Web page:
When you grow up in Maine one of the many seasonal delicacies that you look forward to every year are fiddleheads.
What the Heck is a Fiddlehead?
Glad you asked! Maine fiddleheads come from Ostrich Ferns. They are the furled fronds of ferns before they’ve reached full maturity. The name “fiddlehead” was chosen due to their scroll-like curl shape that so closely resembles that of a fiddle’s scrollwork where the strings tuning pegs are located.
Another very visually-based name for fiddleheads is crozier, derived from the shape of the top of a bishop’s staff.
When it comes to taste, they’ve been compared to other green vegetables like asparagus, brocolli and even fresh grass has been an associated description. We find the flavor of fiddleheads to be distinctivly it’s own, unique, and as a “Maine thing” something you should defintely try if you get the chance.
When Are Fiddleheads Available?
These lare a spring delicacy that locals forage for between the end of April through early June (if you’re lucky).
Where Can I Get Fiddleheads?
Farmers markets and small grocers are a great place to check! In Portland, Rosemont Market has had them recently and so has Bow Street Market in Freeport. “Wild Foraged” is not an uncommon sign to see accompanying them.
How to Cook Fiddleheads (and Other Stories) with the Guides of Maine Foodie Tours
A few of our guides have gotten into the seasonal cooking spirit and shared some quick ideas on how to cook fiddleheads.
BROILED “Chopped” with Stephanie and Bethany
Some of our guides have a professional interest in the culinary arts as chefs and cooking instructors. Stephanie and Bethany are two of those, and in their free time decided to collaborate for a casual evening meal. One brought the fiddleheads, and the other brought lemons and almonds. They created a citrus and thyme vinagrette that they tossed the almonds and fiddleheads in and then broiled them in the oven for a few minutes. Here’s a pic of the final results, including their side dishes.
STEAMED A Personal Favorite
Stephanie, one of our full-fledged Mainers, sees fiddleheads as one of the true signs that spring has arrived. She finds it kind of funny that even for those folks who have tried them and aren’t fans find them “so darn cute, they want to like them!” Her favorite way to serve them is steamed, tossed with Kate’s butter, fresh grated lemon zest, fresh chopped parsley, grated parmesan cheese and finished with a little bit of sea salt and black pepper.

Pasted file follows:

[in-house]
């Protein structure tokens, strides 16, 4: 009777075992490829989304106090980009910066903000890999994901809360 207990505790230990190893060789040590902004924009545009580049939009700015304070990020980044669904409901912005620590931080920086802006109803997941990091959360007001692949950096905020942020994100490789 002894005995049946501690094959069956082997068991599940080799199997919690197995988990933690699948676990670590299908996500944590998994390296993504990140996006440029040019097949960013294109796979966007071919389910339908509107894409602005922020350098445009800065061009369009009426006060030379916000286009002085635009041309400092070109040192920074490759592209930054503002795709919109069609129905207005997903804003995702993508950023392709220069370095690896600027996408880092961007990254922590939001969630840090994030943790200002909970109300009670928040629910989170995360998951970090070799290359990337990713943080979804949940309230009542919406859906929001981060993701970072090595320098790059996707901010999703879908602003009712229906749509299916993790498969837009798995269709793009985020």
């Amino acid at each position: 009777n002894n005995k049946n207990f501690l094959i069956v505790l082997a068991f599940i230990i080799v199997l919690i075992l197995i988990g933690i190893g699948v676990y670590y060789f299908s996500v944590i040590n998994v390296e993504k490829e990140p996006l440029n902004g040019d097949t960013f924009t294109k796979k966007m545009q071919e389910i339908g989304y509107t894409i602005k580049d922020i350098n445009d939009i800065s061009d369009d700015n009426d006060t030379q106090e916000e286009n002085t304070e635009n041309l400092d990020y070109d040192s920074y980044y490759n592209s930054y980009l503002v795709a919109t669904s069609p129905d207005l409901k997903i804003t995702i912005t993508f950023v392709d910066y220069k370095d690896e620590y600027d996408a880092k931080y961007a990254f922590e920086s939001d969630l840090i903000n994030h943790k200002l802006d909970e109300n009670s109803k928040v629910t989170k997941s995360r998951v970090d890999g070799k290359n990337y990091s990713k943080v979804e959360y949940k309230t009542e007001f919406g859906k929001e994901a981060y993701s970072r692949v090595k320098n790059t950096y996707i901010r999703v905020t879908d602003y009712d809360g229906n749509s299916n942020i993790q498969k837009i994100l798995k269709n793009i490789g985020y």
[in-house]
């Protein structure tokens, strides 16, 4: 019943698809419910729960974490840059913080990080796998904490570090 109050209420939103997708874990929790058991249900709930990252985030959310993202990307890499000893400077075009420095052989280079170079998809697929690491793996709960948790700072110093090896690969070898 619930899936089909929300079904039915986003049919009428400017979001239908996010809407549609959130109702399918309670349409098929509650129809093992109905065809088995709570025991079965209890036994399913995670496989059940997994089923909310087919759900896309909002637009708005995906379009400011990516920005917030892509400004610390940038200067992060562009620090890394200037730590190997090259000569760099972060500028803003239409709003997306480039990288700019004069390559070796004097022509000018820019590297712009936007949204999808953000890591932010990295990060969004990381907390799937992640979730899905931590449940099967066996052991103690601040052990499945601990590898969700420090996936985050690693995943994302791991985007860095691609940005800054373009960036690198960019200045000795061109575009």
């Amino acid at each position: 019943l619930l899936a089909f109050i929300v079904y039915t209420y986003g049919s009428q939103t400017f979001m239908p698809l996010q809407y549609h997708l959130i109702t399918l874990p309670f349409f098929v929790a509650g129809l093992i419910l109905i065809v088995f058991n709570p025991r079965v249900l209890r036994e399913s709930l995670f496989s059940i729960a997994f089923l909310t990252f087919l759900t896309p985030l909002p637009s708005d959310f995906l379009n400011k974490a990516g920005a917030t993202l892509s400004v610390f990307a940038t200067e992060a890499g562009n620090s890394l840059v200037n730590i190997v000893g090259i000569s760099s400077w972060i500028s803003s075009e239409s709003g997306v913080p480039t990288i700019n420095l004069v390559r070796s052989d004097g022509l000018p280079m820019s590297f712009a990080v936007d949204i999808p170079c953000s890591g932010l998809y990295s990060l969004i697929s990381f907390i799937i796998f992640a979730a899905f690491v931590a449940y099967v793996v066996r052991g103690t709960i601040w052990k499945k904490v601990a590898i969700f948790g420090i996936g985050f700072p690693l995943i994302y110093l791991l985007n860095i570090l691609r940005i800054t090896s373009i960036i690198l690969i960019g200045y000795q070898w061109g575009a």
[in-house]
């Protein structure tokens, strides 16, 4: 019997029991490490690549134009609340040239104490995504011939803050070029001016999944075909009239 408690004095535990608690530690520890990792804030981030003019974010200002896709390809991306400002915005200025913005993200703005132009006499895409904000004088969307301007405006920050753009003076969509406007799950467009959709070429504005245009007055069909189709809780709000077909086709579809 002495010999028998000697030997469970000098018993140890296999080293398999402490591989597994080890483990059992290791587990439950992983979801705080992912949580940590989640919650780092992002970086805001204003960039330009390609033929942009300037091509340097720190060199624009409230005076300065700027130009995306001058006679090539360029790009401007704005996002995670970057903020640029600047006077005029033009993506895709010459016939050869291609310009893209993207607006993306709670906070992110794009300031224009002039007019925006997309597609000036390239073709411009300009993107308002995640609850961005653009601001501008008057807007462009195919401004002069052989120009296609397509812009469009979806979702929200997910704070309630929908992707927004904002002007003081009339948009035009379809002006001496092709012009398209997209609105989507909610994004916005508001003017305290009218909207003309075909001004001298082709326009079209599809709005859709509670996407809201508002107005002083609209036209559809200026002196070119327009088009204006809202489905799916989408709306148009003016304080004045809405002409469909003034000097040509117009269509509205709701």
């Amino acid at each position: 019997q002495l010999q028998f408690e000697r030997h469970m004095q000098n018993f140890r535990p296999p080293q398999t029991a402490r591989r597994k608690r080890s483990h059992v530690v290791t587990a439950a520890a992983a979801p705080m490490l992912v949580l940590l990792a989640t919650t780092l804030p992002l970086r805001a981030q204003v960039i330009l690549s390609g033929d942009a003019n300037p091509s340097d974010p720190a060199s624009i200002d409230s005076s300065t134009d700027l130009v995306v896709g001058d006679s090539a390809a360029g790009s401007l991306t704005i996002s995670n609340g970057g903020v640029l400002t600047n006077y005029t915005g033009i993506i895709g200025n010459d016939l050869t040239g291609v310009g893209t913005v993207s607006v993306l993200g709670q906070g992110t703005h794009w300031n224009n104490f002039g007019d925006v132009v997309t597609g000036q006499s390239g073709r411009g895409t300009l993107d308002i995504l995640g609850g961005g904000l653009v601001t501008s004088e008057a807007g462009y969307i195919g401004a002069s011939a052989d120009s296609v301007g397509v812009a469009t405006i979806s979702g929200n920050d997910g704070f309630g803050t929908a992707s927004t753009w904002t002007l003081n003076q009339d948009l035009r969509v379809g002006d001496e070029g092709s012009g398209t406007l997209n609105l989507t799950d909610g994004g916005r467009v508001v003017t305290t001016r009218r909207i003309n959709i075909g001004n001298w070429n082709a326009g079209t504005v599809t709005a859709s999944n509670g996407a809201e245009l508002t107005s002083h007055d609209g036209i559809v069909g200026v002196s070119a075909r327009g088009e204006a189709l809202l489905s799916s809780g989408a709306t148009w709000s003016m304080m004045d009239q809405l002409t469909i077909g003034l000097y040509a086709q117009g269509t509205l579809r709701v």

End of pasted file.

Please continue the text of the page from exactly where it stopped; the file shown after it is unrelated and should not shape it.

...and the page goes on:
BOIILED: It’s a Family Tradition
Grant has been eating fiddleheads with his family for years, the same tried and true recipe. They boil them, slather them in butter and add a little salt.
BRAISED AND SAUTED Because, Bacon Makes Everything Better
Chris R, likes to first braise his fiddleheads, then get a saute going with garlic and butter.
FRESHLY FORAGED With a Side of Hot Dogs
Robin moved to Maine while in college. Coming from CT, by way of NYC, and she had never even heard of fiddleheads before. Then, one spring afternoon, she went on a date with a guy who was in a foraging class (also something she’d never heard of). They spent the day fishing but didn’t manage to catch a single fish. Their foraging expedition was much more successful, hauling a tidy bunch of fiddleheads, which they took home to clean, cook (with butter, salt, pepper and vinegar), and ate them carefully paired with the only other food item in the house, since they didn’t catch any fish, hot dogs.
There’s really no one way to cook fiddleheads and we always recommend you experiment!
Know of a farmers market or grocer with fiddleheads right now? Have a recipe you use that’s especially delicious? Please share in the comments!